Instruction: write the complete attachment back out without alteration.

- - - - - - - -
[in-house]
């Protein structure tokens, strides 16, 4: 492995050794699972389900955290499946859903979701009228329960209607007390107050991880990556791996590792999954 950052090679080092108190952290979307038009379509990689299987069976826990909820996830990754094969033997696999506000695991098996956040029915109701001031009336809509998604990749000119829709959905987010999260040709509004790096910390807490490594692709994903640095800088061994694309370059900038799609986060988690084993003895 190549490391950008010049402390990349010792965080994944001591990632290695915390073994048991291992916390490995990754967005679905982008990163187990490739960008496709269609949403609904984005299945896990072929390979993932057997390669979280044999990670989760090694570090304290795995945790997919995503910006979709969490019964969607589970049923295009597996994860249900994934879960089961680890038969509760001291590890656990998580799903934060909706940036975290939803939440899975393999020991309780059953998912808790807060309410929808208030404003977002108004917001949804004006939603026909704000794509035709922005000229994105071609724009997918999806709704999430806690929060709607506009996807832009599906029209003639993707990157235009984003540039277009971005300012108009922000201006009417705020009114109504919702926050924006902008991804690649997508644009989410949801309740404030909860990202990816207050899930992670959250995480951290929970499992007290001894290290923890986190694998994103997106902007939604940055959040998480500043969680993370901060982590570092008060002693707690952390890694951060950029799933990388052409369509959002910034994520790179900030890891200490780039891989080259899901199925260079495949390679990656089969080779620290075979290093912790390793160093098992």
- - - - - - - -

[in-house]
């Protein structure tokens, strides 16, 4: 492995050794699972389900955290499946859903979701009228329960209607007390107050991880990556791996590792999954 950052090679080092108190952290979307038009379509990689299987069976826990909820996830990754094969033997696999506000695991098996956040029915109701001031009336809509998604990749000119829709959905987010999260040709509004790096910390807490490594692709994903640095800088061994694309370059900038799609986060988690084993003895 190549490391950008010049402390990349010792965080994944001591990632290695915390073994048991291992916390490995990754967005679905982008990163187990490739960008496709269609949403609904984005299945896990072929390979993932057997390669979280044999990670989760090694570090304290795995945790997919995503910006979709969490019964969607589970049923295009597996994860249900994934879960089961680890038969509760001291590890656990998580799903934060909706940036975290939803939440899975393999020991309780059953998912808790807060309410929808208030404003977002108004917001949804004006939603026909704000794509035709922005000229994105071609724009997918999806709704999430806690929060709607506009996807832009599906029209003639993707990157235009984003540039277009971005300012108009922000201006009417705020009114109504919702926050924006902008991804690649997508644009989410949801309740404030909860990202990816207050899930992670959250995480951290929970499992007290001894290290923890986190694998994103997106902007939604940055959040998480500043969680993370901060982590570092008060002693707690952390890694951060950029799933990388052409369509959002910034994520790179900030890891200490780039891989080259899901199925260079495949390679990656089969080779620290075979290093912790390793160093098992």